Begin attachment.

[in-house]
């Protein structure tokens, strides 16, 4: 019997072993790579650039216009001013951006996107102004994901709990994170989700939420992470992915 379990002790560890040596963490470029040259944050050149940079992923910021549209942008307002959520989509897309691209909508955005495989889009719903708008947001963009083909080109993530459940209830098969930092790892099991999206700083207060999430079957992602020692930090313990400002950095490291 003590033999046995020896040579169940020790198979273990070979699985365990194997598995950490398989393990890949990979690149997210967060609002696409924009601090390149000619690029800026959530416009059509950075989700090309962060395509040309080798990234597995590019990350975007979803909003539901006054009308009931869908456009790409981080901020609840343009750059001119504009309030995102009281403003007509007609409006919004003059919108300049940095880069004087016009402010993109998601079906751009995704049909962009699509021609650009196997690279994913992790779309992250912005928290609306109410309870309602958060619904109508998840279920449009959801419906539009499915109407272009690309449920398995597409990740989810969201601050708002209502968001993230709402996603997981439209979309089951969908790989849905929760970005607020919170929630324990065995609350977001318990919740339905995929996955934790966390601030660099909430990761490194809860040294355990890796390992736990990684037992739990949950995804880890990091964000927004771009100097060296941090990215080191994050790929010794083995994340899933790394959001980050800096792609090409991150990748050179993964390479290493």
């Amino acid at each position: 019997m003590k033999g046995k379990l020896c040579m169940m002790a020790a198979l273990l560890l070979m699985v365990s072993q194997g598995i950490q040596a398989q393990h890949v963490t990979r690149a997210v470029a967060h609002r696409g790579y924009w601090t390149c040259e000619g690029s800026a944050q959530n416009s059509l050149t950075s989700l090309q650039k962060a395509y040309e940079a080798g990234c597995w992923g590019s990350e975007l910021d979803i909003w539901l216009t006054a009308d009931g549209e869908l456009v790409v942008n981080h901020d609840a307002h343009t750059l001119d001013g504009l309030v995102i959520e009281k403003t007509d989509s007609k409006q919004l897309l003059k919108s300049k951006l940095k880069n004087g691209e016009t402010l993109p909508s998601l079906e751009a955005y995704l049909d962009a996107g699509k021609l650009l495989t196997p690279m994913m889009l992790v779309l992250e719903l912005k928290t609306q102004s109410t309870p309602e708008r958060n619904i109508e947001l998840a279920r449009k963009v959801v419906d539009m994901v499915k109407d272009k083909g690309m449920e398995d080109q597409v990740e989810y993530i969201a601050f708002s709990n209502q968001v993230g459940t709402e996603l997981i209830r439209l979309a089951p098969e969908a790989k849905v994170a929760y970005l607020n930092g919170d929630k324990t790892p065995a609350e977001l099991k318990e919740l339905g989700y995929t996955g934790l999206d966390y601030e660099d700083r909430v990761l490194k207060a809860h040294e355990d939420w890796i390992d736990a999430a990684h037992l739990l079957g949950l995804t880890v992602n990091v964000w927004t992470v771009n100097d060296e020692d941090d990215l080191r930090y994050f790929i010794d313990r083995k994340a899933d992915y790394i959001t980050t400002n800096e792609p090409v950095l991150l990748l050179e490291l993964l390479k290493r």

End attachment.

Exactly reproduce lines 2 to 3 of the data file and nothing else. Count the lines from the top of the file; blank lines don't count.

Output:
């Protein structure tokens, strides 16, 4: 019997072993790579650039216009001013951006996107102004994901709990994170989700939420992470992915 379990002790560890040596963490470029040259944050050149940079992923910021549209942008307002959520989509897309691209909508955005495989889009719903708008947001963009083909080109993530459940209830098969930092790892099991999206700083207060999430079957992602020692930090313990400002950095490291 003590033999046995020896040579169940020790198979273990070979699985365990194997598995950490398989393990890949990979690149997210967060609002696409924009601090390149000619690029800026959530416009059509950075989700090309962060395509040309080798990234597995590019990350975007979803909003539901006054009308009931869908456009790409981080901020609840343009750059001119504009309030995102009281403003007509007609409006919004003059919108300049940095880069004087016009402010993109998601079906751009995704049909962009699509021609650009196997690279994913992790779309992250912005928290609306109410309870309602958060619904109508998840279920449009959801419906539009499915109407272009690309449920398995597409990740989810969201601050708002209502968001993230709402996603997981439209979309089951969908790989849905929760970005607020919170929630324990065995609350977001318990919740339905995929996955934790966390601030660099909430990761490194809860040294355990890796390992736990990684037992739990949950995804880890990091964000927004771009100097060296941090990215080191994050790929010794083995994340899933790394959001980050800096792609090409991150990748050179993964390479290493």
């Amino acid at each position: 019997m003590k033999g046995k379990l020896c040579m169940m002790a020790a198979l273990l560890l070979m699985v365990s072993q194997g598995i950490q040596a398989q393990h890949v963490t990979r690149a997210v470029a967060h609002r696409g790579y924009w601090t390149c040259e000619g690029s800026a944050q959530n416009s059509l050149t950075s989700l090309q650039k962060a395509y040309e940079a080798g990234c597995w992923g590019s990350e975007l910021d979803i909003w539901l216009t006054a009308d009931g549209e869908l456009v790409v942008n981080h901020d609840a307002h343009t750059l001119d001013g504009l309030v995102i959520e009281k403003t007509d989509s007609k409006q919004l897309l003059k919108s300049k951006l940095k880069n004087g691209e016009t402010l993109p909508s998601l079906e751009a955005y995704l049909d962009a996107g699509k021609l650009l495989t196997p690279m994913m889009l992790v779309l992250e719903l912005k928290t609306q102004s109410t309870p309602e708008r958060n619904i109508e947001l998840a279920r449009k963009v959801v419906d539009m994901v499915k109407d272009k083909g690309m449920e398995d080109q597409v990740e989810y993530i969201a601050f708002s709990n209502q968001v993230g459940t709402e996603l997981i209830r439209l979309a089951p098969e969908a790989k849905v994170a929760y970005l607020n930092g919170d929630k324990t790892p065995a609350e977001l099991k318990e919740l339905g989700y995929t996955g934790l999206d966390y601030e660099d700083r909430v990761l490194k207060a809860h040294e355990d939420w890796i390992d736990a999430a990684h037992l739990l079957g949950l995804t880890v992602n990091v964000w927004t992470v771009n100097d060296e020692d941090d990215l080191r930090y994050f790929i010794d313990r083995k994340a899933d992915y790394i959001t980050t400002n800096e792609p090409v950095l991150l990748l050179e490291l993964l390479k290493r």